Capping off an award-winning and legendary career, Royals vice president of communications and broadcasting Mike Swanson will be among the 21 sports figures and teams inducted into the Missouri Sports Hall of Fame in February 2022. He joins president of baseball operations Dayton Moore, who was inducted last January.
Not exactly Royals-related but Kansas City sports journalism-related: Blair Kerkhoff writes about his recent cancer diagnosis:
My white blood count was so low I was placed in a special room with neutropenic precautions. Nobody could enter without a mask or gloves. I was that vulnerable to any kind of infection. Asked why I couldn’t go home after a couple of days, a doctor said, “because you’ll die.”
MLB had ground to a standstill. The top three stories on ESPN’s MLB site: Arizona added a bunch of front office people, the Pirates named a new hitting coach, and Freddy Galvis signed with the Fukuoka SoftBank Hawks of the NPB. What a great segue...
In the last two weeks, we’ve talked about the CPBL and KBO. This week we’re finishing off our look at 2021 Asian baseball with the NPB. Our rooting interest, the Yakult Swallows, fared slightly better than our last place Hanwha Eagles (KBO) and third place (CPBL) Rakuten Monkeys.
Here’s a reminder of where the Swallows were in September:
When last we left our rooting interest in early July, the Yakult Swallows, they were hanging around .500 and in the middle of the standings. But they’ve caught fire of late, going 9-0-4 in their last 13 games and have rode this unbeaten streak to the top of the Central standings. Nori Aoki’s numbers have crept up a little to .261/.337/.383 but he’s mostly what he’s been all season long. The real thunder in that lineup has come from 21yo(!) Munetaka Murakami: .284/.409/.607 with 38 HR.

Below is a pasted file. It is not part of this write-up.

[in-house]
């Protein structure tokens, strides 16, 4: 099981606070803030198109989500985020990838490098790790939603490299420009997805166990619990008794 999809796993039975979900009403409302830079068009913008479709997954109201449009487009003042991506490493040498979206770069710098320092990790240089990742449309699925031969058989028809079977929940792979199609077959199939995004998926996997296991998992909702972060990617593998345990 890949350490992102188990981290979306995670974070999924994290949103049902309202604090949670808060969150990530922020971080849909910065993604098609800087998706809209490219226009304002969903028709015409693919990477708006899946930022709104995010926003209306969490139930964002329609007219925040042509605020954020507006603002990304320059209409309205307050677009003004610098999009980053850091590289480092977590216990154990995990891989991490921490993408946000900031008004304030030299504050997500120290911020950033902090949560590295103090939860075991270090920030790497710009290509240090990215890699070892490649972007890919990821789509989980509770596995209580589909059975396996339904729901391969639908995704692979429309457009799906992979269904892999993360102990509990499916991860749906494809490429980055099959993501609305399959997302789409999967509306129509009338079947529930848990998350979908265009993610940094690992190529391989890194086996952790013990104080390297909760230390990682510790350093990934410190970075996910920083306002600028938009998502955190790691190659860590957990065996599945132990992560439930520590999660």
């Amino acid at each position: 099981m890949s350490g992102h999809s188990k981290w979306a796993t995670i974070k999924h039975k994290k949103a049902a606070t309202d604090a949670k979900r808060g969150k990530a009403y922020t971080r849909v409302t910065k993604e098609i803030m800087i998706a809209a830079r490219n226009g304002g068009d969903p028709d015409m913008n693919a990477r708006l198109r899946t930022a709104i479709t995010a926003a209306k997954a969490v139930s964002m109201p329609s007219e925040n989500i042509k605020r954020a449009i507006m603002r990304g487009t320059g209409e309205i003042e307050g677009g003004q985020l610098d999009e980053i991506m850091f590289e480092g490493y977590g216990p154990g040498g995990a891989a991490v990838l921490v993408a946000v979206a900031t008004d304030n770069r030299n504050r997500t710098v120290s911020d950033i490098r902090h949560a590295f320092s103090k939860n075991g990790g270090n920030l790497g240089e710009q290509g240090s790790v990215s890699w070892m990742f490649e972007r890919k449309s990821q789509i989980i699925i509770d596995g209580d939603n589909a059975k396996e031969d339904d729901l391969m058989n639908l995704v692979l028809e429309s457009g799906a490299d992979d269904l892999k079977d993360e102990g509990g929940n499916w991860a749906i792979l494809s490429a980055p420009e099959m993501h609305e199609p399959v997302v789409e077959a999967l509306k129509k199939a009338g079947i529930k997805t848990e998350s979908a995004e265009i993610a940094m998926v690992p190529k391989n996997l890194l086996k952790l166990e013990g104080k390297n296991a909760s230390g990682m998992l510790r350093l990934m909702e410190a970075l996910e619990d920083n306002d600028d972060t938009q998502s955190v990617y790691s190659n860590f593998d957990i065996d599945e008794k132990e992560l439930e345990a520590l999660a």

On October 26, for the second time in their history, the Tokyo Yakult Swallows clinched the CL pennant after finishing in last place the previous season. The championship was their first league title since 2015 and eighth overall. For several games in August and September, Yakult was forced to play their home games in Tokyo Dome instead of their home stadium of Meiji Jingu Stadium due to Jingu’s proximity to the 2020 Summer Olympics and Paralympic games. Dramatic improvement to the Swallows pitching played a large part in the team’s turnaround
The Swallows went worst to first and clinched first place in the Central League (think AL/NL with the other league being the Pacific League). Three teams from each league make the playoffs. The first place team gets a bye while the other two teams face each other in the first stage. So far, so good, right?
This is where the rules in the NPB diverge from the US, with significant rewards for finishing with a better record in the regular season (that I think MLB should take a look at). For instance, in the Climax Series (think LCS), the 1st place team with the bye automatically gets a 1-0 series lead in the best of 7 series. Also, there are ties. Yes, ties.* How can you tie in the playoffs? Well, the tie goes to the higher seed. There was also a wrinkle this year due to COVID. The NPB played no extra inning games. Normally, playoff games can go 12 innings before they are declared a tie.
This happened in the Pacific League best-of-three first stage. The 2nd seeded Chiba Lotte Marines won a dramatic first game with a 5-4 comeback over the 3rd seed Tohoku Rakuten Golden Eagles. Lotte came back to tie game 2 and so it was 4-4 after 9. Again, per wiki: “By tying Game 2 after winning the first game, Lotte ensured that the Eagles could do no better than tie the three-game series. A tied series results in the higher-seeded team advancing, therefore a Game 3 was not necessary since Lotte would advance no matter the outcome.”